The remaining calls control aspects of how the model is graphically rendered. setBounds() (line 37) increases the model’s “bounding box” so that by default it will occupy a larger part of the viewer frustum. The convenience method RenderProps.setSphericalPoints() is used to set points p1 and p2 to render as solid red spheres with a radius of 0.06, while RenderProps.setCylindricalLines() is used to set spring to render as a solid blue cylinder with a radius of 0.02. More details about setting render properties are given in Section 4.3.

To run this example in ArtiSynth, select All demos > tutorial > ParticleSpring from the Models menu. The model should load and initially appear as in Figure 3.1. Running the model (Section 1.5.3) will cause the second particle to fall and swing about under gravity.

3.1.3 Dynamic, parametric, and attached components

By default, a dynamic component is advanced through time in response to the forces applied to it. However, it is also possible to set a dynamic component’s dynamic property to false, so that it does not respond to force inputs. As shown in the example above, this can be done using the method setDynamic():

  comp.setDynamic (false);

The method isDynamic() can be used to query the dynamic property.

Dynamic components can also be attached to other dynamic components (as mentioned in Section 1.2) so that their positions and velocities are controlled by the master components that they are attached to. To attach a dynamic component, one creates an AttachmentComponent specifying the attachment connection and adds it to the MechModel, as described in Section 3.6. The method isAttached() can be used to determine if a component is attached, and if it is, getAttachment() can be used to find the corresponding AttachmentComponent.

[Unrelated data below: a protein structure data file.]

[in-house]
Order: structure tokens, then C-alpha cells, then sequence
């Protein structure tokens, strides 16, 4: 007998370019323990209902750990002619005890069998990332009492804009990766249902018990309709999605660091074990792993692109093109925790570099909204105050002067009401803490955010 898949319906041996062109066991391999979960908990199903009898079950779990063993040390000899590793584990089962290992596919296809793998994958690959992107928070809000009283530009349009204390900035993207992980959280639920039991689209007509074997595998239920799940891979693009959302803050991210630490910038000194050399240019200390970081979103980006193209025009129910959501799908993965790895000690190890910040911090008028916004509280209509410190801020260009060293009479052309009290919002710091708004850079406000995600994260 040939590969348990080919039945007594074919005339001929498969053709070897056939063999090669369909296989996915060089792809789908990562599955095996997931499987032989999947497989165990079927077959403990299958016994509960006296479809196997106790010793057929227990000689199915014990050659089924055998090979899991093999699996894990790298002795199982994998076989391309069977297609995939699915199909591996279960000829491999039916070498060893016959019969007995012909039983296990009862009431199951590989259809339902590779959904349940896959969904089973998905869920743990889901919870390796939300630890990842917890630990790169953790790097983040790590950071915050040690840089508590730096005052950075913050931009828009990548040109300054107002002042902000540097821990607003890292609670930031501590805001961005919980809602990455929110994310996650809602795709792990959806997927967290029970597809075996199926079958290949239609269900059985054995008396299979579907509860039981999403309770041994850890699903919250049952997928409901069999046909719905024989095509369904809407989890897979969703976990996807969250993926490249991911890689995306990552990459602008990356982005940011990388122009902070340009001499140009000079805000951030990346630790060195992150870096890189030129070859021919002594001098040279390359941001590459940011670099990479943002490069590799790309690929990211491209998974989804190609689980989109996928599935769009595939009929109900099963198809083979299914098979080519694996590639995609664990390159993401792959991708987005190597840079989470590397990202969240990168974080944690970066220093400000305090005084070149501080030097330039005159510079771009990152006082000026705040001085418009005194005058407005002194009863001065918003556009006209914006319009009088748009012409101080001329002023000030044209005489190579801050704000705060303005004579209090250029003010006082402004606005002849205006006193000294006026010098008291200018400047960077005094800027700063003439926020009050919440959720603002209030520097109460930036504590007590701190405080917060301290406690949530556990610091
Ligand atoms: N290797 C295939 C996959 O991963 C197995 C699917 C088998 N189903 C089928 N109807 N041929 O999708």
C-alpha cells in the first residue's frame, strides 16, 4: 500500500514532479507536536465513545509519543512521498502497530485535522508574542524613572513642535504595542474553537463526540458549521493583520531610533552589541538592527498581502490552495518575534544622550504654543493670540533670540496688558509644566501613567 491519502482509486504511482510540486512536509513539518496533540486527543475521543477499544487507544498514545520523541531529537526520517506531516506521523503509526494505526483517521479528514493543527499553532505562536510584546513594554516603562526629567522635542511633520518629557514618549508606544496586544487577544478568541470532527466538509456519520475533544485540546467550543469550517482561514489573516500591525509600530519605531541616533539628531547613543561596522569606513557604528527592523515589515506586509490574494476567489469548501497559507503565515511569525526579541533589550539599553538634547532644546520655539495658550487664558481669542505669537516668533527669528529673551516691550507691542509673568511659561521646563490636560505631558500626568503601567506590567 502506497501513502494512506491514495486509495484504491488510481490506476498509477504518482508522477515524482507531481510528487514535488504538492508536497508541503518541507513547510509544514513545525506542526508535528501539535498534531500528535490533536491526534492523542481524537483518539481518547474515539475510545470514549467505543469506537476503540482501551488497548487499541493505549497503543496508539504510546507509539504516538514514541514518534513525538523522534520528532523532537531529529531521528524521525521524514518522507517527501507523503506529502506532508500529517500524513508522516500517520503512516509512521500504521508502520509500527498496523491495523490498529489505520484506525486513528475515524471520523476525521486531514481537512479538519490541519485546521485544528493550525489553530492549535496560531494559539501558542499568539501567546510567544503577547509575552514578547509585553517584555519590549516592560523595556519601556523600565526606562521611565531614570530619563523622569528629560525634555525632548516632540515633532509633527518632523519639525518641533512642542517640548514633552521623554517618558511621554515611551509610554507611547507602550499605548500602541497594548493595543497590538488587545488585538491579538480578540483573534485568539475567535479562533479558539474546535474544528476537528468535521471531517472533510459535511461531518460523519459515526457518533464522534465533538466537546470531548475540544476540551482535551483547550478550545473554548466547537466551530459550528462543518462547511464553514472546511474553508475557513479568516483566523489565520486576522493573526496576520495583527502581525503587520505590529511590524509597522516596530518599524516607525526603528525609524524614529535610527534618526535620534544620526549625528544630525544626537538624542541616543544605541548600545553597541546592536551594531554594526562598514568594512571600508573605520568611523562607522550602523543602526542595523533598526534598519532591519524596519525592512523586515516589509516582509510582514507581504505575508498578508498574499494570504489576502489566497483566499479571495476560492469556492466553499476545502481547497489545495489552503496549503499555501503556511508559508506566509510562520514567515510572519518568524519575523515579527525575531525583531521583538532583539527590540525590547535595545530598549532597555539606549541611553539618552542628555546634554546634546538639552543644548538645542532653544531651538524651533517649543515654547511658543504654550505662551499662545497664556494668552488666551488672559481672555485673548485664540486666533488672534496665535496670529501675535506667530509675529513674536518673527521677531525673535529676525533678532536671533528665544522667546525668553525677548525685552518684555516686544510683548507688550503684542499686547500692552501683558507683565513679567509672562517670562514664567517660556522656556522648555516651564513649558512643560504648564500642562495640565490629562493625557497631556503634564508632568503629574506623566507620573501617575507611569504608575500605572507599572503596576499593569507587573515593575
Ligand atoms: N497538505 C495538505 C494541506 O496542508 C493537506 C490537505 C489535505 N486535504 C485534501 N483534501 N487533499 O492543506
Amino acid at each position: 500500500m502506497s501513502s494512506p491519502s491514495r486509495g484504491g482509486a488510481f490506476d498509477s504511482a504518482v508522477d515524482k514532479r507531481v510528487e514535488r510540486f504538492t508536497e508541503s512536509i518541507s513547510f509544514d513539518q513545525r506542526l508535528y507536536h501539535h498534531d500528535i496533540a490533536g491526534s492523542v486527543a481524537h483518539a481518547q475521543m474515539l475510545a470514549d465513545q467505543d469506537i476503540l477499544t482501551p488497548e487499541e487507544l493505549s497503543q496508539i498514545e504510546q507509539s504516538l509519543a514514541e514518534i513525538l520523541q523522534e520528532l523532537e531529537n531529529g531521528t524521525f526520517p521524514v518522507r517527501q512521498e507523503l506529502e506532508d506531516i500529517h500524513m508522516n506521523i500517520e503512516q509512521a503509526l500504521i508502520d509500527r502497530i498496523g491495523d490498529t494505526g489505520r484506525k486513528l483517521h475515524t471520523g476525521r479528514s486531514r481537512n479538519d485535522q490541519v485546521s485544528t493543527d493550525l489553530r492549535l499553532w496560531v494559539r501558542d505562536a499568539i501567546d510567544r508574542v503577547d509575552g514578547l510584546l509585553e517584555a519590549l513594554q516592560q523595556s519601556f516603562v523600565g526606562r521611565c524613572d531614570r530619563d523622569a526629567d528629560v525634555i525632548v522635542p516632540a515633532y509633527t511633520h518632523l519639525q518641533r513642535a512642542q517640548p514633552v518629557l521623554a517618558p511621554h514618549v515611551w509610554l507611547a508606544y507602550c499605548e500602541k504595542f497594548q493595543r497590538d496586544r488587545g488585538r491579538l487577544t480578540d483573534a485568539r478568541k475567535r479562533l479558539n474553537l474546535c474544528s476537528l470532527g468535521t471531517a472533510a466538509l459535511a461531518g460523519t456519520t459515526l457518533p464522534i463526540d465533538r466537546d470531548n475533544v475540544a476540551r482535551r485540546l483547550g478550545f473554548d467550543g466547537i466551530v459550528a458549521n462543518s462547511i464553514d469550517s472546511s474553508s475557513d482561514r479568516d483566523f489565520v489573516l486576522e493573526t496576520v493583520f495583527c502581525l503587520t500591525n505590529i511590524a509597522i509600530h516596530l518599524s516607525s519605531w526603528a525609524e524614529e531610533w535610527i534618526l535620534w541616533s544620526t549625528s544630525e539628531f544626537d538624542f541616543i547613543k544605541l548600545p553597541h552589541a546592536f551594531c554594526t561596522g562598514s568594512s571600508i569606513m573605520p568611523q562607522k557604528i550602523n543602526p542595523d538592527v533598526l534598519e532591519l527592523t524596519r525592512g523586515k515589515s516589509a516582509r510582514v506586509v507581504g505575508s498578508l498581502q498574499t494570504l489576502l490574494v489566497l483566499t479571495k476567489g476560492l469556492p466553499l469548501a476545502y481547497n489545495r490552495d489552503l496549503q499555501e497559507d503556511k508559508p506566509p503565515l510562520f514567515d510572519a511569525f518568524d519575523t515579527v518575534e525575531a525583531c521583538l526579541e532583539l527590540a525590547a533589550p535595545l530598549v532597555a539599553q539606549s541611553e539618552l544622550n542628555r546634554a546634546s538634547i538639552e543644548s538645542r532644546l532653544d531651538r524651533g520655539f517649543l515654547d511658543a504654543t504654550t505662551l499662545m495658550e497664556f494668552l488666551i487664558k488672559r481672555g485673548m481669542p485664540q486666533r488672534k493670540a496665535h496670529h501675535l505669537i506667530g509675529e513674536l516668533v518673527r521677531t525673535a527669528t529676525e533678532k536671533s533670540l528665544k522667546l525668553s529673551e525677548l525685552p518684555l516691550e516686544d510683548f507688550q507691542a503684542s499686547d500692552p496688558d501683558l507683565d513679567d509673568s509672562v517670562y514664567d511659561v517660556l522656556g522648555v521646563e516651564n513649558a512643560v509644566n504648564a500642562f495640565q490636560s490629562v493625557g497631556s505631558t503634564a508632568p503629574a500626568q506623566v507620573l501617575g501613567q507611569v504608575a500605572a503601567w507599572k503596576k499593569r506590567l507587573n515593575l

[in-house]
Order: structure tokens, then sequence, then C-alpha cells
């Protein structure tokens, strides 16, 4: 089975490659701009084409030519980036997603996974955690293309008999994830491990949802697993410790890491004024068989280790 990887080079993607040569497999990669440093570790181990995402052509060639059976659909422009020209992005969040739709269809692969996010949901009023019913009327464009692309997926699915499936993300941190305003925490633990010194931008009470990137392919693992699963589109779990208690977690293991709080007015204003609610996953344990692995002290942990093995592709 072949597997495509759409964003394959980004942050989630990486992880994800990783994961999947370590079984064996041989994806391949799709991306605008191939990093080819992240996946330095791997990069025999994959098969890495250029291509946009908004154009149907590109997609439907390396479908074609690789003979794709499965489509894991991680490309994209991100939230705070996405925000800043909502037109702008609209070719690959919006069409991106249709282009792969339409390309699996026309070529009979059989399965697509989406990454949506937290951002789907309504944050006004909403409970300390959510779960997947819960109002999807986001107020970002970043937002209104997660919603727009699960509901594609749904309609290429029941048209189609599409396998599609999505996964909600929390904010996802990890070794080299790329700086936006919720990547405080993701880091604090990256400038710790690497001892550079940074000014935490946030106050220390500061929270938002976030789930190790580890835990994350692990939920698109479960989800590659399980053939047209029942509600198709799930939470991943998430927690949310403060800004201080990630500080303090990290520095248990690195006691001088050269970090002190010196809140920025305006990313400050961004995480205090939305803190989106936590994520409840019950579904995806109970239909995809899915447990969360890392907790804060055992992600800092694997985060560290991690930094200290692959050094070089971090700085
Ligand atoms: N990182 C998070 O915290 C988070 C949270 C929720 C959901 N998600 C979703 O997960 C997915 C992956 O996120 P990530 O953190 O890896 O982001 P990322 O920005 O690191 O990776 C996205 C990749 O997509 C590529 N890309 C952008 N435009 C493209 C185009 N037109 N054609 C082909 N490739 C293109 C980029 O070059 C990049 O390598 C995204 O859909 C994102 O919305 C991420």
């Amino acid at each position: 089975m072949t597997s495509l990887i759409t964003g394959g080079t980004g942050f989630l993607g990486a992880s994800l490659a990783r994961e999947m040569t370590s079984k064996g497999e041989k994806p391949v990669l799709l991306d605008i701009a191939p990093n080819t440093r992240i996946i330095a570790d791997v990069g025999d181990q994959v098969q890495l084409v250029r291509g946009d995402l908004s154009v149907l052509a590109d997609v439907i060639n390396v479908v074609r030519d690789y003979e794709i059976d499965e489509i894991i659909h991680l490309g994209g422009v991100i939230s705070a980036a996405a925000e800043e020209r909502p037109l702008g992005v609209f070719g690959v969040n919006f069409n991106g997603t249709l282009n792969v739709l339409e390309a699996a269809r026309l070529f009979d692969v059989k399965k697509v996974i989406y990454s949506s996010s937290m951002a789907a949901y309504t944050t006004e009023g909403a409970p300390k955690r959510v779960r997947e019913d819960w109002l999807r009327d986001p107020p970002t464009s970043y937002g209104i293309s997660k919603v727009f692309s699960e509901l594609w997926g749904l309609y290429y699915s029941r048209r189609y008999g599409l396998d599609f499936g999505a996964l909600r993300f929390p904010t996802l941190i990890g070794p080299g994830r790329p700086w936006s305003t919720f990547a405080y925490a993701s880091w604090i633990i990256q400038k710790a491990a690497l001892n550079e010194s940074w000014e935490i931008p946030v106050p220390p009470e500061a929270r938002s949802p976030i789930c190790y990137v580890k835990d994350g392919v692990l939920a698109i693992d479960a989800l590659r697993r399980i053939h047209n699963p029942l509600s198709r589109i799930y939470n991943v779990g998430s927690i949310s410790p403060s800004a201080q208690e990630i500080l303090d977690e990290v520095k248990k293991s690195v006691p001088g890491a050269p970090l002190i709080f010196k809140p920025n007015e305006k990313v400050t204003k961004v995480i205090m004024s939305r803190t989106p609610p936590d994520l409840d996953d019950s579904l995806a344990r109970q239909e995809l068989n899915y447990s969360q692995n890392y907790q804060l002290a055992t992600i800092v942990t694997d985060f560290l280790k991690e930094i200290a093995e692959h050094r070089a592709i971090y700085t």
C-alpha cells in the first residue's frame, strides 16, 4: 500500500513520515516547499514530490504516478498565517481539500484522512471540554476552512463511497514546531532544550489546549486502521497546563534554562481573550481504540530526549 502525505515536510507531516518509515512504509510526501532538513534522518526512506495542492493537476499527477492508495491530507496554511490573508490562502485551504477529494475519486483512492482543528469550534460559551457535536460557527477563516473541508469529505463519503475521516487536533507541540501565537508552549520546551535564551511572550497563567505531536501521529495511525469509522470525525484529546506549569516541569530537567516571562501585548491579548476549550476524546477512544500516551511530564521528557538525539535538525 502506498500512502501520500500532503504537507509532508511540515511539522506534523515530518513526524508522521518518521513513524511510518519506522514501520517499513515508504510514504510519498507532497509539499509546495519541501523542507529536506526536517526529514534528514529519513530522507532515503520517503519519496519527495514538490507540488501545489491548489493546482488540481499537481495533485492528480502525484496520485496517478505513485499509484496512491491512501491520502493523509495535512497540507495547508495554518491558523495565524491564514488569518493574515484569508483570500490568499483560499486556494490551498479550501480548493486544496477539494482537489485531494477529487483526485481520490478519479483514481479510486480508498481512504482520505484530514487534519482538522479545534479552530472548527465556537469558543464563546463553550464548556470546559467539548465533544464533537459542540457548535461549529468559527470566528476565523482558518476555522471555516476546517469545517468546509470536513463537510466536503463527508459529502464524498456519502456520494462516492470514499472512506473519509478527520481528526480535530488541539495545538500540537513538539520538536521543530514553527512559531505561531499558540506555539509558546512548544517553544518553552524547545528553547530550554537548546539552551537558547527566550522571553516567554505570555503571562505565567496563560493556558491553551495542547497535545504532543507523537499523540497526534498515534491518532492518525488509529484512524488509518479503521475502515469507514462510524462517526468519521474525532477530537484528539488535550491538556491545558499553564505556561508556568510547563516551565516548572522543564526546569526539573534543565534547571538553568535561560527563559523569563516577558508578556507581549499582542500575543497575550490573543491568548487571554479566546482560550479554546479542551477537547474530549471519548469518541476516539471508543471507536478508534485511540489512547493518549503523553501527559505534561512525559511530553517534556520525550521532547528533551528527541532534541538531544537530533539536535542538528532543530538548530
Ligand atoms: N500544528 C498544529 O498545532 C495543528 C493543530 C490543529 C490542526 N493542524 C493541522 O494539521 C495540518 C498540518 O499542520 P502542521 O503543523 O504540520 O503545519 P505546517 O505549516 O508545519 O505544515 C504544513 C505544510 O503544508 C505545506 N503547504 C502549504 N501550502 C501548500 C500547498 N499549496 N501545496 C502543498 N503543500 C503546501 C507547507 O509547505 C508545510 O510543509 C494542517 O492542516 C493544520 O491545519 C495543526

Overall, a dynamic component can be in one of three states:


Component is dynamic and unattached. The method isActive() returns true. The component will move in response to forces.


Component is not dynamic, and is unattached. The method isParametric() returns true. The component will either remain fixed, or will move around in response to external inputs specifying the component’s position and/or velocity. One way to supply such inputs is to use controllers or input probes, as described in Section 5.


Component is attached. The method isAttached() returns true. The component will move so as to follow the other master component(s) to which it is attached.

3.1.4 Custom axial materials

Application authors may create their own axial materials by subclassing AxialMaterial and overriding the functions

  double computeF (l, ldot, l0, excitation);
  double computeDFdl (l, ldot, l0, excitation);
  double computeDFdldot (l, ldot, l0, excitation);
  boolean isDFdldotZero ();

where excitation is an additional excitation signal a, which is used to implement active springs and which in particular is used to implement axial muscles (Section 4.5), for which a is usually in the range [0,1].

The first three methods should return the values of

f(l,\dot{l},a),\quad\frac{\partial f(l,\dot{l},a)}{\partial l},\quad\text{and}%
\quad\frac{\partial f(l,\dot{l},a)}{\partial\dot{l}}, (3.2)

respectively, while the last method should return true if \partial f(l,\dot{l},a)/\partial\dot{l}\equiv 0; i.e., if it is always equals to 0.

3.1.5 Damping parameters

Mechanical models usually contain damping forces in addition to spring-type restorative forces. Damping generates forces that reduce dynamic component velocities, and is usually the major source of energy dissipation in the model. Damping forces can be generated by the spring components themselves, as described above.

A general damping can be set for all particles by setting the MechModel’s pointDamping property. This causes a force

{\bf f}_{i}=-d_{p}{\bf v}_{i} (3.3)

to be applied to all particles, where d_{p} is the value of the pointDamping and {\bf v}_{i} is the particle’s velocity.

pointDamping can be set and queried using the MechModel methods

  setPointDamping (double d);
  double getPointDamping();

In general, whenever a component has a property propX, that property can be set and queried in code using methods of the form

  setPropX (T d);
  T getPropX();

where T is the type associated with the property.

pointDamping can also be set for particles individually. This property is inherited (Section 1.4.3), so that if not set explicitly, it inherits the nearest explicitly set value in an ancestor component.